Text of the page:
1 John 3  

John's purpose is not to present a chronological narrative of the life of Jesus, but to display his deity.

John was not only seeking to strengthen the faith of second-generation believers and bring about faith in others, but he also sought to correct a false teaching that was spreading.

John emphasized Jesus Christ as "the Son of God", fully God and fully man, contrary to the doctrine which saw the Christ-spirit as coming upon the human Jesus at His baptism and leaving him at the crucifixion.
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Authorship: (Assumed)
Julius Calpurnius Piso, son of Arrius Calpurnius Piso (circa 110-115 AD)

The True Authorship of the New Testament, by Abelard Reuchlin 1986
[source]
Year Written: (Assumed)
90-110 AD
Manuscript: (Earliest Available)
250 AD - Fragment - Papyrus(9)
Scripture Type:
Letters - Other
An epistle (or letter) is a writing directed or sent to a person or group of people, usually an elegant and formal didactic letter. Other epistles are known as catholic (or general) epistles.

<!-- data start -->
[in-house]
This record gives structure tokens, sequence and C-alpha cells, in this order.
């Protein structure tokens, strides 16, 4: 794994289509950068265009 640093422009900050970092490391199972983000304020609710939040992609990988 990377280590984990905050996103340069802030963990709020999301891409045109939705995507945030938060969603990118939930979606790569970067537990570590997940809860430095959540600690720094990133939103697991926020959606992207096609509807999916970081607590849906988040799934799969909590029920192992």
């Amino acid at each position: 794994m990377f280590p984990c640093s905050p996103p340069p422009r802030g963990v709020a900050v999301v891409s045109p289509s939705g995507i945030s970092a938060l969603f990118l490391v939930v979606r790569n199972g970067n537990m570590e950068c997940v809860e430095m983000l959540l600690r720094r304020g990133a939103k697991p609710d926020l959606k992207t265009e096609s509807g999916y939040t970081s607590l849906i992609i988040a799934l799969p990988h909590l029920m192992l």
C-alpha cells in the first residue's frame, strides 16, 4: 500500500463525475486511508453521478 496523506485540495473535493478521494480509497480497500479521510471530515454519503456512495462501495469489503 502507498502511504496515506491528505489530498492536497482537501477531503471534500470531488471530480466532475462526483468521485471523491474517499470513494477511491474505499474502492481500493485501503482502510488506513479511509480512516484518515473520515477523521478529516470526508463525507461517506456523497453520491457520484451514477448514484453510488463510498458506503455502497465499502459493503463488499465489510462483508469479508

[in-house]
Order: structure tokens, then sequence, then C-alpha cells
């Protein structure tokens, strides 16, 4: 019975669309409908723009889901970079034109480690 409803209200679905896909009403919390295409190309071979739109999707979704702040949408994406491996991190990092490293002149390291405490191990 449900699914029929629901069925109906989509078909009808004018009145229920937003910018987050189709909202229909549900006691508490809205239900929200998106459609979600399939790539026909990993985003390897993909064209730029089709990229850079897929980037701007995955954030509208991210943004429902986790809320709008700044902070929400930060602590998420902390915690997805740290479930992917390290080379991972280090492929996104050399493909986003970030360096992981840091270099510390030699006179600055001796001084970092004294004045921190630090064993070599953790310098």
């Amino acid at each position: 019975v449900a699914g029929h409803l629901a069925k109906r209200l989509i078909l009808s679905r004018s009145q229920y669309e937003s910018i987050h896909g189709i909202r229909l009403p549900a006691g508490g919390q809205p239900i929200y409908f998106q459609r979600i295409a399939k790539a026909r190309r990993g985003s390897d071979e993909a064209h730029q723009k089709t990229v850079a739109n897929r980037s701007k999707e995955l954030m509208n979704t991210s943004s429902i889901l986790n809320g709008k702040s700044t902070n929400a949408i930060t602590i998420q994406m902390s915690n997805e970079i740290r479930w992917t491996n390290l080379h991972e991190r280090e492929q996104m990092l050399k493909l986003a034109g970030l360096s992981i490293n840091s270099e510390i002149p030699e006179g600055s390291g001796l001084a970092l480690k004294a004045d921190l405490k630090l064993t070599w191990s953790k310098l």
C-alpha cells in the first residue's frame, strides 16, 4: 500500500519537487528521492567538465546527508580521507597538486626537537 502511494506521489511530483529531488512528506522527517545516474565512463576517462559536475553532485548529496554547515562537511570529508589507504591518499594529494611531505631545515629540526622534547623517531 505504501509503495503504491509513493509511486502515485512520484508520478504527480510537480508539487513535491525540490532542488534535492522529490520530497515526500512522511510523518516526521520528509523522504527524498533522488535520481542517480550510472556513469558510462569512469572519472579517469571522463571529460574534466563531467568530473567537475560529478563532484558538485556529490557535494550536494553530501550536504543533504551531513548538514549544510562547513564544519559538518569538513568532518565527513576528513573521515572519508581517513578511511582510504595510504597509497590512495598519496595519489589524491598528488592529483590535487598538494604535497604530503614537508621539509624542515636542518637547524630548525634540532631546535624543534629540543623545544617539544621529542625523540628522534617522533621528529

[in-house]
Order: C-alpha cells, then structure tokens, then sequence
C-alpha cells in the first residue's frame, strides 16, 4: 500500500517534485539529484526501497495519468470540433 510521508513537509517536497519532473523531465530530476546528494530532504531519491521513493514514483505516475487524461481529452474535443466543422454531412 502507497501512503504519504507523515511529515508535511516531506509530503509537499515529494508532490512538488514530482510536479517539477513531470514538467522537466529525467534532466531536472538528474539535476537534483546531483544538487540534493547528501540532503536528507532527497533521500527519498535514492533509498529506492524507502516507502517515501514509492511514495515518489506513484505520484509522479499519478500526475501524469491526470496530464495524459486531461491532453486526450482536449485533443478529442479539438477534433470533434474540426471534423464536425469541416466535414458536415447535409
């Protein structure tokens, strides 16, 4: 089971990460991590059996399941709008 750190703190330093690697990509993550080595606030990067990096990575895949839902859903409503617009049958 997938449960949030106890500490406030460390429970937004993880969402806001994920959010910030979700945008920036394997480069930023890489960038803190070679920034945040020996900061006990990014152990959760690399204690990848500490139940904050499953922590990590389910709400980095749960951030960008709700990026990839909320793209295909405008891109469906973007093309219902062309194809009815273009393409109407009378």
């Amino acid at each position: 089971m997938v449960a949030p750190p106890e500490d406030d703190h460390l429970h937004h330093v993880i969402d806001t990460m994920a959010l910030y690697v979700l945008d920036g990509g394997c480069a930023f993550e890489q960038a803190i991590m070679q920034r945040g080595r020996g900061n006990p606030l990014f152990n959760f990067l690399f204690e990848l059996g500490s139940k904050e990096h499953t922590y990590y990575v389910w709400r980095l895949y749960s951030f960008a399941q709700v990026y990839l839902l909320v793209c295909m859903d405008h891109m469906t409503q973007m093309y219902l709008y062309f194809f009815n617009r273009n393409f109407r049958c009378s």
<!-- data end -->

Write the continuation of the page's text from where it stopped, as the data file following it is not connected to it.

Further Reading:
earlychristianwritings.com/text/1john.html
earlychristianwritings.com/1john.html
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   VIDEO (83 ) | 1 JOHN
BIBLE CANONS (5) | 1 JOHN
BIBLE CANON
A list of Texts a particular religious community regard as authoritative scripture
1. Marcion Canon (140 AD)
Marcionism was a religious movement based on the teachings of the 2nd-century Marcion of Sinope. Marcions Canon lists 14 books out of the 27 books in the New Testament. More specifically, these were Luke and Paul's 13 writings. Marcion even rejected the entire Old Testament of 39 books.

bible.ca/marcion
W Marcion_of_Sinope

1 John was Rejected (0%) by Marcion Canon
(No mention; no quotes; opinion unknown)
2. Muratorian Canon (170 AD)
The Muratorian Canon is an ancient list of New Testament books - the oldest such list we have found and lists 22 of the 27 books that were later included in the New Testament of the Christian Bible.

It is noteworthy that the Muratorian Canon omits several epistles that later did win acceptance in the Christian New Testament such as the books of James and 2 Peter.

gotquestions.org/muratorian
W Muratorian_fragment

1 John was Fully Accepted (100%) by Muratorian Canon
(Fully accepted; true scripture; quoted approvingly)
3. Apostolic Canon (300 AD)
Apostolic Canons or Ecclesiastical Canons
W Canons_of_the_Apostles